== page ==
As American military planners began looking toward another front in Europe, they realized a need for more manpower. Out of this need, talks began of creating the Women’s Army Corps (WAC), which would be a part of the Army, and not just serving with it. The WAC would also offer women equal pay, privileges and protection. The WAC was created in July 1943. By war’s end, over 18,000 WAAC and WAC women served over seas.

U.S. #1013 FDC – 1952 Service Women First Day Cover.

The success of the WAAC and WAC led to similar auxiliaries – the WAVES, SPARS, and the U.S. Marine Corps Women’s Reserve. The WAC was dissolved in 1978 when the female units were integrated with the men’s.

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  1. It was so nice to read this article as my Aunt Marjorie was a recruiting officer and one of the first women to join the WAC. Here is an interesting excerpt from a Raeford NC news journal about her and the early years of the WAC.

    “In a recent interview, Lieutenant Marjorie T. Conover, WAC recruiting officer in charge of Hoke County, said that WAC recruits are carefully classified and the majority given training for which they show special interests and possibilities. “Formerly, the new WAC would have been largely limited to clerical, communications, cooking and motor transport assignments,” she said. ‘Today WACs serve in 155 different Army jobs, according to a booklet just published by WAC Washington Head quarters, listing these jobs.” Naming some of the jobs listed. Lt. Conover said: “A WAC may like the sound or a job as draftsman, weather observer or pay roll clerk. Maybe de coding enemy messages, translating foreign broadcasts would be just her meat! If she is untrained, she will be sent to a special school to fit her for the job that will help Uncle Sam now and held her in later life. “If she already qualified from civilian experience there’s no waste of time. The WAC is assigned directly to duty following basic training,” she added. The Army asks for more women than the WAC can supply immediately, the officer stressed.. With 155 jobs open to women, the corps seeks 500,-”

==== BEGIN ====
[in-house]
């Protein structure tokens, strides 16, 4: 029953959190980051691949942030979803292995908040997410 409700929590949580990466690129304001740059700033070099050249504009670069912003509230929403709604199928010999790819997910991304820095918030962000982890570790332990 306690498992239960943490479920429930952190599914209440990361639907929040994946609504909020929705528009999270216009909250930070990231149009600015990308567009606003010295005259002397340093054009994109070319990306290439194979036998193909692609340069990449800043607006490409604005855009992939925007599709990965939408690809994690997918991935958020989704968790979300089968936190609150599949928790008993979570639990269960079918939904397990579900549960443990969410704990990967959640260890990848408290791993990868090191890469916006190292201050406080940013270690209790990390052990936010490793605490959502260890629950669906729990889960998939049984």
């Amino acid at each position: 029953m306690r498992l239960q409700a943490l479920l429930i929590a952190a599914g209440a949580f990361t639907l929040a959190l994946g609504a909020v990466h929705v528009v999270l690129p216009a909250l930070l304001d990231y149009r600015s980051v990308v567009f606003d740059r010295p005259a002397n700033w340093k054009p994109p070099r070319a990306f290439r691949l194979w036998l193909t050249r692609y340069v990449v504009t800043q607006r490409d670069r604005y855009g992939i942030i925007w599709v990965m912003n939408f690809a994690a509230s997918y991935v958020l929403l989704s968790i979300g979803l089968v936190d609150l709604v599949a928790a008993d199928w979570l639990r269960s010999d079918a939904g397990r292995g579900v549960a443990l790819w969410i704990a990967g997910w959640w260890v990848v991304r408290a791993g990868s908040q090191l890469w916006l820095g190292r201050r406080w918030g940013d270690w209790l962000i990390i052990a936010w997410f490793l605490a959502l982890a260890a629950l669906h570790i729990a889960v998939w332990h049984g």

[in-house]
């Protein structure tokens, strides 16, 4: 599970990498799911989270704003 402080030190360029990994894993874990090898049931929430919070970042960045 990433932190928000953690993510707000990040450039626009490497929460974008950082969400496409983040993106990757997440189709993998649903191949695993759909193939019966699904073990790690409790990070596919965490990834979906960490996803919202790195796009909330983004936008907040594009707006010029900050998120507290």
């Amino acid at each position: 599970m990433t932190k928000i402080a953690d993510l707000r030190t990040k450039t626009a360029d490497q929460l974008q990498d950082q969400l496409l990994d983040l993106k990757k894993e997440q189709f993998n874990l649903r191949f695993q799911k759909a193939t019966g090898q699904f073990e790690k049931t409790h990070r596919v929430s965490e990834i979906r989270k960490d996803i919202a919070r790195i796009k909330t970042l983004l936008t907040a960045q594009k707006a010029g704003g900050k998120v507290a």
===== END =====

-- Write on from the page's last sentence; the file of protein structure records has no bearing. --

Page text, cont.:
2. When I first entered Air Foce Officers training School (OTS) in 1966 there were about 25-30 women also entered. At my first base (a large one) there was one WAF that year; when I retired in 1994 women had really filled the ranks in every way. Many many women were performing almost every duty imaginable.

  3. The bill faced serious opposition, especially from southern congressmen, who asked “Who will then do the cooking, the washing, the mending, the humble homey tasks to which every woman has devoted herself; who will nurture the children?”

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  4. This was very interesting. I wish they would reprint some of those stamps as a rememberance
    of that time when women did serve. It would be nice to put their stamps on mail again.
    Suggest this to our post office. thank you for all the storied about this article.

  5. My mother was an army seargent in WWll and I remember seeing a picture of her in uniform at my grandmother’s house. We didn’t talk about it around the house as it seems my father wasn’t happy with the arrangement. It later occurred to us that she outranked him. In the 50’s and 60’s we had to endure the ragging of “Your mother wears combat boots”. Fact is we were always proud of her.

  6. Throughout history, man has proven himself so insecure that he kept women subdued and subserviant. The stereotypical wife catering to her husband comes to mind. It’s even in the marriage vows though I think most choose a more modern vow based on equality rather than servitude these days. After the war most of the positions held by women were again done by the returning GI’s but women had smelled the coffee and were going to get what they deserved. Unfortunately, there is still a bias towards male workers in pay and benefits although it’s slowly but surely being fixed. A little too slow if you ask me. The role they played in WWII cannot be understated and they are true heroes and deserve the recognition.